• SMTP authentication when sending emails: If you’ve ever had to set up a relay and fruitlessly test over and over again until outgoing mail starts to work, you’ll love this one. Now you’ll be able to use actual authenticated SMTP (including Office 365) to send out your emails.
  • Workflow manager 2019: SharePoint workflows are not going to go away anytime soon. Realizing this, Microsoft will be releasing Workflow Manager 2019 to replace Workflow Manager 1.0. It will have all of the features 1.0 had, and then some. If you can’t accomplish what you need in Flow, Workflow Manager may be what you need.
  • Deeper PowerApps and Flow Integration: Speaking of Flow, there’s going to be some deeper integrations with Flow and PowerApps. Everything will still need to be done through the gateway, but there will be performance improvements and fewer restrictions than before. There still won’t be native PowerApps and Flow buttons though.

Hybrid Environments

Of course Hybrid is going to be a big deal. 70% of SharePoint seats are in the cloud, and that can’t be ignored. It wasn’t super difficult to configure and manage in 2016, but it’s even easier in 2019 with the new features below:

  • New SharePoint Hybrid status bar: Monitor the health of your hybrid configuration at a glance with this new feature.
  • Direct links in Central Administration to the Hybrid Configuration Wizard: In SharePoint 2016, you had to go through a few hoops to get to the Hybrid Configuration Wizard. Now you just click a link directly on the front page of Central Administration.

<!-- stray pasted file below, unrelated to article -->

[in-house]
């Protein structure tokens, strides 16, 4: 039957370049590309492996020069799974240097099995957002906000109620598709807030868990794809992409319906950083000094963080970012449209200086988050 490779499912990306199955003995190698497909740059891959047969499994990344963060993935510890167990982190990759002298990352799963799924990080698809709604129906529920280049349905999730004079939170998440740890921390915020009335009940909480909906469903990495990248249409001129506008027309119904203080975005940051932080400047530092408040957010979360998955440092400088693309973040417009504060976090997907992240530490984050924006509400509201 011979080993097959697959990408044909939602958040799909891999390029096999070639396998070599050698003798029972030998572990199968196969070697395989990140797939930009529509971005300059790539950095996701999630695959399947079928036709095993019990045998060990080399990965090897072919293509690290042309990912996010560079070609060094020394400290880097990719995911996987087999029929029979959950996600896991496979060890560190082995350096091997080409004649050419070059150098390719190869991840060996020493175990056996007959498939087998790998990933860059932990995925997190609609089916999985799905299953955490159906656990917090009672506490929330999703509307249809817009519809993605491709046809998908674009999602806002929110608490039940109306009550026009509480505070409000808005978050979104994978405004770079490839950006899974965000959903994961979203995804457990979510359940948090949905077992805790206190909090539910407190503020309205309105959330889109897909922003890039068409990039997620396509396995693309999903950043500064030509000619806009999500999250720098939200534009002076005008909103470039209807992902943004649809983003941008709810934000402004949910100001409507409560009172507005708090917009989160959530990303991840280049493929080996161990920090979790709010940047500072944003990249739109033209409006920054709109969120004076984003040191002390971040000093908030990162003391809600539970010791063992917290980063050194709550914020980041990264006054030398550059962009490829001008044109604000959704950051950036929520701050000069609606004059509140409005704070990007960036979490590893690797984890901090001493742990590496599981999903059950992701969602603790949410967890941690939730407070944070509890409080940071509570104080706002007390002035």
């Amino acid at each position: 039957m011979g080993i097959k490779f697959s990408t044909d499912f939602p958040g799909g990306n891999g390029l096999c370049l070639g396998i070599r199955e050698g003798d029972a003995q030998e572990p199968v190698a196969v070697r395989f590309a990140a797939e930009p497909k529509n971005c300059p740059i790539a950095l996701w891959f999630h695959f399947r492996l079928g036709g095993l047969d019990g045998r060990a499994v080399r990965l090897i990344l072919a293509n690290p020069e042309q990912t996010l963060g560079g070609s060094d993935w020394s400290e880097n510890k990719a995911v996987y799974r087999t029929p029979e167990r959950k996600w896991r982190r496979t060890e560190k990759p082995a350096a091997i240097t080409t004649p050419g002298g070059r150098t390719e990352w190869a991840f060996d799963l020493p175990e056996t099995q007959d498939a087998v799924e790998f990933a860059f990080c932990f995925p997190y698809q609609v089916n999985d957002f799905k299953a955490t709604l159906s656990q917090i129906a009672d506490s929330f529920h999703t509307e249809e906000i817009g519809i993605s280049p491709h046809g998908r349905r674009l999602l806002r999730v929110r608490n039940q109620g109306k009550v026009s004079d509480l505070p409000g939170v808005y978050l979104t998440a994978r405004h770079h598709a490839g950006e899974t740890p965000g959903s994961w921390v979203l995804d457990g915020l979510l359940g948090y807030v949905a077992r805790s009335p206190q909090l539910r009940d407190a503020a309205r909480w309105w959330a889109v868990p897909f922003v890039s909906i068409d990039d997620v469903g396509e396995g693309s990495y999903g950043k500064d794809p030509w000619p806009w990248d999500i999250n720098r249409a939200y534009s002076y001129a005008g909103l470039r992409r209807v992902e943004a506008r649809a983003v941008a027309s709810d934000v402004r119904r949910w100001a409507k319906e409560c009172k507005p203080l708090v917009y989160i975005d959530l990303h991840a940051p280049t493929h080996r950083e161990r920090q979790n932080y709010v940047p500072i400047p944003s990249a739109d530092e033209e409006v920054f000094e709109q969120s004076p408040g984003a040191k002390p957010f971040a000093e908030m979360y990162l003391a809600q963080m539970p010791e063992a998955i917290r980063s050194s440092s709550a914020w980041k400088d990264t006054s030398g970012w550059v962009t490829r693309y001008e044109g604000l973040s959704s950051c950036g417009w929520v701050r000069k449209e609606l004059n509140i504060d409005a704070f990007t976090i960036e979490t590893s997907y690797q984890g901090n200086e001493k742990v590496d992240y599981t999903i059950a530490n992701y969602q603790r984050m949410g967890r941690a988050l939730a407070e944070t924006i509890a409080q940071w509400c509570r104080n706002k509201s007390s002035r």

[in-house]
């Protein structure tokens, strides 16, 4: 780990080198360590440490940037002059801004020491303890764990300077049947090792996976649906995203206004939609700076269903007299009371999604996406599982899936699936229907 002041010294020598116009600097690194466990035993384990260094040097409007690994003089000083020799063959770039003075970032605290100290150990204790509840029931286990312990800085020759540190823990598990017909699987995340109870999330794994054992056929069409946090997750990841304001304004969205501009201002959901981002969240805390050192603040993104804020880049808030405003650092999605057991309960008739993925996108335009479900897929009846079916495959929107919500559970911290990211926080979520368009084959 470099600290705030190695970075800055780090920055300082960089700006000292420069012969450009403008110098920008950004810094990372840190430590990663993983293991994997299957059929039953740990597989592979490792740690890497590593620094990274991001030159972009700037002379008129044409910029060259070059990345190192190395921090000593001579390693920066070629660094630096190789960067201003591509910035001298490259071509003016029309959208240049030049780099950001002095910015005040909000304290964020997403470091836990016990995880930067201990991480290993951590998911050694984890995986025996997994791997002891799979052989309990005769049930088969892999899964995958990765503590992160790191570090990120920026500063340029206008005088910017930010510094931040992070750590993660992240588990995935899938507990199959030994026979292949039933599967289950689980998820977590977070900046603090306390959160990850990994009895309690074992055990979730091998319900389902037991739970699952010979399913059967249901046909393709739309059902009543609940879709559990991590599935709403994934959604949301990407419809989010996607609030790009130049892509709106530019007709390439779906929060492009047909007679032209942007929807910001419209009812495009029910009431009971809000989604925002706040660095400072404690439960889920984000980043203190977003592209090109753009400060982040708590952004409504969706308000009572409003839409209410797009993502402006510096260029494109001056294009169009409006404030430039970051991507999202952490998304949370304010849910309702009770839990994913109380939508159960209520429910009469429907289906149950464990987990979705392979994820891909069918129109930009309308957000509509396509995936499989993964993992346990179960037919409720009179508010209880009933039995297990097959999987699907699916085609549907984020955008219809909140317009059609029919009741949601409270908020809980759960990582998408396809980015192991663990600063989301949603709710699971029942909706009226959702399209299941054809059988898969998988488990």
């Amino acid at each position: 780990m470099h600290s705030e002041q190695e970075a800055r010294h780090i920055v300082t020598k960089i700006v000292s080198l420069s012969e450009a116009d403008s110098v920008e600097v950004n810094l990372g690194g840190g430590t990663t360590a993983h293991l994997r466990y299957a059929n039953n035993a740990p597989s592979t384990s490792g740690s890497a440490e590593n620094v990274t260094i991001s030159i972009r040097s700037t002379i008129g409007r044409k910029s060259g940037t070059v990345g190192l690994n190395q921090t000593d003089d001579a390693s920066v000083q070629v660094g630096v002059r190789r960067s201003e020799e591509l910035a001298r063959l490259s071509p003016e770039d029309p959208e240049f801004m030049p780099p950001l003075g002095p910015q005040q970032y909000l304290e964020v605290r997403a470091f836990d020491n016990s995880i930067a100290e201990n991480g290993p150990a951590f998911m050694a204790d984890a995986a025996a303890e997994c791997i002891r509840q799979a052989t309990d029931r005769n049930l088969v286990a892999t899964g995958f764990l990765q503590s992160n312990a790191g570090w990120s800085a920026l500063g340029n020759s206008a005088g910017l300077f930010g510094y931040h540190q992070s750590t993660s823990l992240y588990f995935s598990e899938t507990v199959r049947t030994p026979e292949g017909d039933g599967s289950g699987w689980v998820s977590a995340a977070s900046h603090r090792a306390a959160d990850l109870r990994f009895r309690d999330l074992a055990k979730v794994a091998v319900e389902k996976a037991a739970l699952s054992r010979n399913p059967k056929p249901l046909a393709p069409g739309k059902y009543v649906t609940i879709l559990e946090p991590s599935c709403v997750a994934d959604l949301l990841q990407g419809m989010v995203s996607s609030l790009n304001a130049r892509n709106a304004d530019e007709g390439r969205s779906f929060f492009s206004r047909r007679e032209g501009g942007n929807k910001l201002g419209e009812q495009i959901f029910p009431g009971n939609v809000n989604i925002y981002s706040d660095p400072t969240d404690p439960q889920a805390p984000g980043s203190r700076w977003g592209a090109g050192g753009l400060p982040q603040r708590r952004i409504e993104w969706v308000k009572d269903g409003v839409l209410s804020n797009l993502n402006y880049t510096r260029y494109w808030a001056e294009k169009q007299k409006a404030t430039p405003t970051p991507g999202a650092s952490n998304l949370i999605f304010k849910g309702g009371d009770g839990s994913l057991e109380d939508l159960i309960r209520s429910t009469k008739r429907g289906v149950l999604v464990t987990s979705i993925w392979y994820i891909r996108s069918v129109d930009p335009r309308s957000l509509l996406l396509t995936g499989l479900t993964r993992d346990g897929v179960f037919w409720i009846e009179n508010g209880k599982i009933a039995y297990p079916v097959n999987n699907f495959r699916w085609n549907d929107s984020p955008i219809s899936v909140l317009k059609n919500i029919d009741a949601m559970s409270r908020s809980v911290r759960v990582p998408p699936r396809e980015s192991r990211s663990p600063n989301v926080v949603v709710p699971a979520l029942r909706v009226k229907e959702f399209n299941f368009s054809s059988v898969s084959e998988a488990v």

• OneDrive in Office 365 by Default: This one seems like a no-brainer to me. When you set up a hybrid environment, users will be using OneDrive in the cloud by default, rather than on-prem.
  • Modern Search: Search has had many improvements in Office 365, and up until now that experience hasn’t quite been consistent when in a hybrid environment.

Anything Else?

  •   Use of # and % characters in file and folder names
  •   Increase URL path limit to 400 characters

What Isn’t Included?

Not everything available in Office 365 today will make it into SharePoint 2019, for various reasons. Here are a few:

  • Hub Sites: This one hurts a bit. If you’re familiar with hub sites, it’s likely you love them already. They fundamentally change how you should structure your SharePoint sites. Unfortunately, they are still too new and untested to make it into 2019. Of course that doesn’t mean you shouldn’t flatten your site structure…
  • PowerBI: You can still export your SharePoint lists and bring them into PowerBI for analysis, but the new PowerBI web part that exists in Office 365 is not coming to on-premises in the near future.